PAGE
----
A long, long time ago, in a galaxy not that far away, the trailer for Star Wars Episode 1: The Phantom Menace opened with the promise that “every generation has a legend”. Although it was not ultimately the film many fans were looking for, that trailer was very well received and – after Lucasfilm responded to fan demand and made it available online – it inadvertently ushered in a new era of online trailer viewing and audience commentary.
Almost 20 years later, the new Star Wars Episode VIII: The Last Jedi trailer faces a different pressure. While the trailer reveals (and obscures) much about the forthcoming feature, it also needs to steady the nerves of fans who are concerned about the health of the long-running Star Wars franchise.
With directors leaving (or being replaced) on the upcoming Han Solo and Episode IX films, and the release date of Episode IX put back to December 2019, The Last Jedi trailer must steady the (space)ship – and set the stage for Disney to make a lot of money.
So, how did it do?
It’s no surprise that this is a slick piece of modern movie marketing. The trailer will have been put together, taken apart, and tested to within an inch of its audio-visual life before its television and internet debut last night.
Notably, the two-and-a-half minute taster is linked by four pieces of significant dialogue – from Supreme Leader Snoke (Andy Serkis), Rey (Daisy Ridley), Luke Skywalker (Mark Hamill) and Kylo Ren (Adam Driver) – and none of them hint at a happy ending. Visually, we get a fast-paced montage of new (and old) locations, characters, and much-loved Star Wars iconography. This includes glimpses of X-wings, TIE-fighters, AT-ATs, the Millennium Falcon – and a species of birdlike critter that may or may not be the new trilogy’s Ewok. In many ways, it is reminscent of the darker second instalment of the original trilogy, The Empire Strikes Back.
Trailer audiences responded positively to familiar iconography when The Force Awakens trailer was released two years ago. At that time, my trailer audience project found that people responded most positively to nostalgic cues from the classic, original trilogy. “You saw the Millennium Falcon” and “Harrison Ford’s appearance” were key positives.
But while The Force Awakens trailer featured the star return of Han Solo and Chewbacca aboard the Millennium Falcon and spin-off Rogue One the looming presence of the Death Star, The Last Jedi arguably features no such whizzbang moment. Instead, the moody monologues of Luke, Rey, and Ren (who may or may not be trying to kill Princess Leia) suggest a gloomier narrative focus for the film. Newer characters Poe Dameron (Oscar Isaac), BB-8 and Finn (John Boyega) are only briefly glimpsed, with the latter fighting Captain Phasma (Gwendoline Christie, badly wasted in The Force Awakens) on what appears to be the rumoured casino planet Canto Blight.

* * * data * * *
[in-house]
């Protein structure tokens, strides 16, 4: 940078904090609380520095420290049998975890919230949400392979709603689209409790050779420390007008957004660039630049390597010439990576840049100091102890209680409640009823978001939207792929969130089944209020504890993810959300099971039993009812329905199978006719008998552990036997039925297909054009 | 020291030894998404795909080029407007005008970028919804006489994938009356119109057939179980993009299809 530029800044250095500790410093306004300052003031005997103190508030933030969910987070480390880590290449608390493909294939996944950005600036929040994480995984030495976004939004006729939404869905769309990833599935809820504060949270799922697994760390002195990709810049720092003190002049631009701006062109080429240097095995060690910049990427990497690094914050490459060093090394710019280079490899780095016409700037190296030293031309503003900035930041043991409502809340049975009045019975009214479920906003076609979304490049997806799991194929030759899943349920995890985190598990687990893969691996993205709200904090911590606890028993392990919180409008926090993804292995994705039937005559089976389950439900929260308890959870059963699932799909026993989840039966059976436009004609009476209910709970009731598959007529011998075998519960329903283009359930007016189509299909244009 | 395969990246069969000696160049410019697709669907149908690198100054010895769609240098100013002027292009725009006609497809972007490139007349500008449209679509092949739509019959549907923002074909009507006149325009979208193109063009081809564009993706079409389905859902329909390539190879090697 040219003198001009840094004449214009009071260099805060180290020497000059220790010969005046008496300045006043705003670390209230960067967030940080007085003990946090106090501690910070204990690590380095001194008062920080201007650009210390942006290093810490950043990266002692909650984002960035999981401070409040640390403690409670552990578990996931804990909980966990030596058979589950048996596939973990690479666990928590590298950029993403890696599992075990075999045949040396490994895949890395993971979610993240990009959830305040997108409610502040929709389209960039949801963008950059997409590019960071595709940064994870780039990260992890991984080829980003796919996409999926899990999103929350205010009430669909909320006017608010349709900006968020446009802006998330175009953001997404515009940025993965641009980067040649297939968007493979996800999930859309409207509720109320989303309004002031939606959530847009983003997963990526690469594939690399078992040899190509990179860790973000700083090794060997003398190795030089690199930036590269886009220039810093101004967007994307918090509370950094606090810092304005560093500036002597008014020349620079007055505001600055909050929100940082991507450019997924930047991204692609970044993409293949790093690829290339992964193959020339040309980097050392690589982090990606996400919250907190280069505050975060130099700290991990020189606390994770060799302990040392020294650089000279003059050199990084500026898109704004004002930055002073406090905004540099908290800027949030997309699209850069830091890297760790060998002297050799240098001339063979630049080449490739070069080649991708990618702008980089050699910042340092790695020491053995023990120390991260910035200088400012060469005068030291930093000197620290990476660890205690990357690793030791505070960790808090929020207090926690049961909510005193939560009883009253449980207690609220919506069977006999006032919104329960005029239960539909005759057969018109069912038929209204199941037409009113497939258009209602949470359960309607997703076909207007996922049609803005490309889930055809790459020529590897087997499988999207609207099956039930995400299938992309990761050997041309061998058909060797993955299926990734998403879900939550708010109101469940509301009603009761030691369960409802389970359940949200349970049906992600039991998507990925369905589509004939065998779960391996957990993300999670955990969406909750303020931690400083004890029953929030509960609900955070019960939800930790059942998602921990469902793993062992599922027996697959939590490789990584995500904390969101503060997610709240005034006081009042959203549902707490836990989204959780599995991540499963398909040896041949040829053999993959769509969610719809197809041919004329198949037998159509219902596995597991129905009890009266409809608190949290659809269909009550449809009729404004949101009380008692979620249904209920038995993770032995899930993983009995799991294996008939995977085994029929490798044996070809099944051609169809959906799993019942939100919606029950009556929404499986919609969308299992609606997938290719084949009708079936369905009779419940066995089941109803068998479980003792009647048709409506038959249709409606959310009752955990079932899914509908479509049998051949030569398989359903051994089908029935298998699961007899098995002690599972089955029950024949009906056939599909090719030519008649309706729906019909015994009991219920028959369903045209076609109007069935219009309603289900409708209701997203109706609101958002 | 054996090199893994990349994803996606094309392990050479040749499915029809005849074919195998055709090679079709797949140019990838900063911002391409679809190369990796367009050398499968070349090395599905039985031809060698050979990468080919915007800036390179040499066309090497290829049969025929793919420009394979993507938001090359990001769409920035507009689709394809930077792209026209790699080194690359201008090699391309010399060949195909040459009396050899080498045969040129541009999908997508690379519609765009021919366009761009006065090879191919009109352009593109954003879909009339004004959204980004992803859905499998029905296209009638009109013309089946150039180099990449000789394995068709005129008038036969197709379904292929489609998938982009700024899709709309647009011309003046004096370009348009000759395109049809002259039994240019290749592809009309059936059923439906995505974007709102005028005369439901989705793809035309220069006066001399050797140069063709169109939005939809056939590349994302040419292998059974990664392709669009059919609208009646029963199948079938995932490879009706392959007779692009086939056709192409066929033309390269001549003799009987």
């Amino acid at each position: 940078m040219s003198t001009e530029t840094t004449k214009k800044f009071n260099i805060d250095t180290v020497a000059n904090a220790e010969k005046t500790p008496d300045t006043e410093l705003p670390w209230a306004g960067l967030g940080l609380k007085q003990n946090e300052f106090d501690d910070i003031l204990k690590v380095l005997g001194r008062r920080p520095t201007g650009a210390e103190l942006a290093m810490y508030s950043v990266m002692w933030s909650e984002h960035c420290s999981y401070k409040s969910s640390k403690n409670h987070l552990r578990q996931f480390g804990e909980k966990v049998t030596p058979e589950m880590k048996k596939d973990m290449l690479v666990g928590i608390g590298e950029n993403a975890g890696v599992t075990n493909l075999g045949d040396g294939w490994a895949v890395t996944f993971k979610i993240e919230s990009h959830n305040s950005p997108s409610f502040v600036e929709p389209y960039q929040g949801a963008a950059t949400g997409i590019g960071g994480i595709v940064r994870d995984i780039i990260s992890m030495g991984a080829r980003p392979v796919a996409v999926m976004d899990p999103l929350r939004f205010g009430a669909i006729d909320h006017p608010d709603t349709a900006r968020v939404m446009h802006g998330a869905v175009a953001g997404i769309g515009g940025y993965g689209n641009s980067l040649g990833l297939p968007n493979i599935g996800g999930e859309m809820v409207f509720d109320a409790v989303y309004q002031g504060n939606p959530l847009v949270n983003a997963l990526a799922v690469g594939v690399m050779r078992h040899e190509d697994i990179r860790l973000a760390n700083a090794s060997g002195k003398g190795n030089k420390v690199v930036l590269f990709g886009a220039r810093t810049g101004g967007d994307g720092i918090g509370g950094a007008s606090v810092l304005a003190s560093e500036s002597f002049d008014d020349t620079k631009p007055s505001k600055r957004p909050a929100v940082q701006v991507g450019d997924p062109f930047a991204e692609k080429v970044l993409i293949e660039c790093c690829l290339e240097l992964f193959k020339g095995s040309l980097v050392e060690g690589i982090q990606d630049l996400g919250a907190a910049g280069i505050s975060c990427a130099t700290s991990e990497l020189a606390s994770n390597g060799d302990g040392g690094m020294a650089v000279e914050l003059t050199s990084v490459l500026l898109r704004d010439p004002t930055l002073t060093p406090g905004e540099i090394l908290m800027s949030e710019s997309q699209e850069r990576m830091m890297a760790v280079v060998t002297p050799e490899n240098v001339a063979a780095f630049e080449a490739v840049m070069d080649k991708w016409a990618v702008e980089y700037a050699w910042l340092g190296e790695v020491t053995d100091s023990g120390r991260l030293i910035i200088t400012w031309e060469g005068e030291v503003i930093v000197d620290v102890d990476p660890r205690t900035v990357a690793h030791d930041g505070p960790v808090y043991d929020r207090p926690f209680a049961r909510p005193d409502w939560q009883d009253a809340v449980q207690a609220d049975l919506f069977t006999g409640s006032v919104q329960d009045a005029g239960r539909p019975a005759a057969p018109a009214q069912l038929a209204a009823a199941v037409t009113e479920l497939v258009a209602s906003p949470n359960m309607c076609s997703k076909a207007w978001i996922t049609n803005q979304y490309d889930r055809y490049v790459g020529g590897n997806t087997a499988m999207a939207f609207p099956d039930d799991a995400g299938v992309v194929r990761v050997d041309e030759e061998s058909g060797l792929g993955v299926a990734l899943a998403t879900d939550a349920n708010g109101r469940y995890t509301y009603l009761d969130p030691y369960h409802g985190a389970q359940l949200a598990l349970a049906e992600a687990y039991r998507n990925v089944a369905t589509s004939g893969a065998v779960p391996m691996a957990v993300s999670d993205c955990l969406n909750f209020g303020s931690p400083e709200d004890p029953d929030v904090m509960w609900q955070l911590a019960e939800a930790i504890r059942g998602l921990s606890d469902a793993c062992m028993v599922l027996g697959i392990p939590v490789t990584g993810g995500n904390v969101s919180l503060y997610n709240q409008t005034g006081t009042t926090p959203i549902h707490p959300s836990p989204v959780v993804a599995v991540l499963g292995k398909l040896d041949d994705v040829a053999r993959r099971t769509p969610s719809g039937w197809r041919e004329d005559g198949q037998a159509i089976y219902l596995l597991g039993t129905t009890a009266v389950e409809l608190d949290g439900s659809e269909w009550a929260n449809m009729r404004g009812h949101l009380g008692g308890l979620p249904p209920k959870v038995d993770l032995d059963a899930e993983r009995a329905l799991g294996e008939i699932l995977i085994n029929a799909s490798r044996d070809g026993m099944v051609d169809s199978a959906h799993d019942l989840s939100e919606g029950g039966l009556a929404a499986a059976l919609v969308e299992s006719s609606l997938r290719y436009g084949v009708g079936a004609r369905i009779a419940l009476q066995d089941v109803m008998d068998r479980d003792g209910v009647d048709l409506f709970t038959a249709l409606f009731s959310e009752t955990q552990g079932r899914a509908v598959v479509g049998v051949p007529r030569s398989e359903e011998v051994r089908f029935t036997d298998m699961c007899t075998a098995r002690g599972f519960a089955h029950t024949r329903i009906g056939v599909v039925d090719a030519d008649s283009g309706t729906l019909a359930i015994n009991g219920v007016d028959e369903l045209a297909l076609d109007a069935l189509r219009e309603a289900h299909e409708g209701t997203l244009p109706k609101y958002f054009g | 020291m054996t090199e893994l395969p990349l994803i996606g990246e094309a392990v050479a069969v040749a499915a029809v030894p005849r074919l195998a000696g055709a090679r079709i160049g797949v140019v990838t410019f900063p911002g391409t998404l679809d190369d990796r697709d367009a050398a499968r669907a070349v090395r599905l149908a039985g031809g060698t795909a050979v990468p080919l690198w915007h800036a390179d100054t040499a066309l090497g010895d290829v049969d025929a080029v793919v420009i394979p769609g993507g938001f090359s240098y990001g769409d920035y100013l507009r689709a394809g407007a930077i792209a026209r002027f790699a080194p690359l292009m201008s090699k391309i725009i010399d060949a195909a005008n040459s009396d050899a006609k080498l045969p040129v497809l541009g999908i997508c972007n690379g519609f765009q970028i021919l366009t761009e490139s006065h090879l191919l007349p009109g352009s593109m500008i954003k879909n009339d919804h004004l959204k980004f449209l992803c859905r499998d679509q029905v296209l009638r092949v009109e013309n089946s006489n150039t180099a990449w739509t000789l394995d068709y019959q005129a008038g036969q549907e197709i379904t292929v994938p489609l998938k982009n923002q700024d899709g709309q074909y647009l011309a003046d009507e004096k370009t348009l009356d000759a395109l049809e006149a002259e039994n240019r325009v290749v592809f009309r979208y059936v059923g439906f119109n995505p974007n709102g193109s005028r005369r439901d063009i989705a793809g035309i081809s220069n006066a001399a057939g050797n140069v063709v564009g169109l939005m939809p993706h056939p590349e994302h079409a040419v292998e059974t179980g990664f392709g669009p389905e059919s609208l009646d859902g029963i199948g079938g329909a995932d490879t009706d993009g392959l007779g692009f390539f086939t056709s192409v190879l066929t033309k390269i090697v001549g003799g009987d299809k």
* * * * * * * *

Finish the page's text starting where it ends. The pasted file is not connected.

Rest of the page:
The three most suggestive moments, then, are those that push the story in a new direction. First, Luke’s apparent (we can never be sure how much we are being misdirected) worrying about Rey’s power, echoing Ben Solo turning into the darker Ren and Annakin Skywalker becoming Darth Vader, complicates the expected Luke-Rey training narrative. Then there’s the hint that Ren and Rey could work together, leading to further speculation about Rey’s heritage (as the main new lightsaber-wielder without a clear Skywalker or Kenobi connection).
For me, however, the most intriguing moment is when Ren and General Leia (Carrie Fisher) seem to share a telepathic connection in the midst of a major space battle – a connection which possibly prevents him from firing on her ship. As Leia’s Force sensitivity is rarely discussed in the films, this could be leading somewhere important.
Are we being duped?
Of course, the trailer could be a masterpiece of misdirection, editing together elements that may not be directly related in the finished film. After all, the success of the initial teaser for The Phantom Menace still rankles with some trailer viewers – one noted “I’ve been burnt before (see Phantom Menace)” – while others are wary of trailers more generally.
Indeed, some viewers have adopted Yoda-style exile to try and avoid trailers completely, hoping to create “a fresh cinema experience” so that they won’t “get spoiled by it” – an opinion Last Jedi director Rian Johnson seemed to share. On Twitter, he first advised fans NOT to watch this latest trailer.
But then changed his mind, shouting:
Overall, The Last Jedi trailer strives to achieve the same balance as The Force Awakens – harking back to the past while promising a new future. As one of our survey responses noted, The Force Awakens trailer did “a good job of triggering nostalgia while introducing new concepts and characters”.
While The Last Jedi may lack The Force Awakens’ Han Solo moment, its suggestion of Luke’s expanded role, more detail on Rey’s background, narrative complications, and at least three major battle locations, including one which looks startlingly like the AT-AT assault on Hoth in The Empire Strikes Back, will calm nerves around the franchise, and ensure a healthy audience come December 15.
Ultimately, it seems the Force remains strong with this one …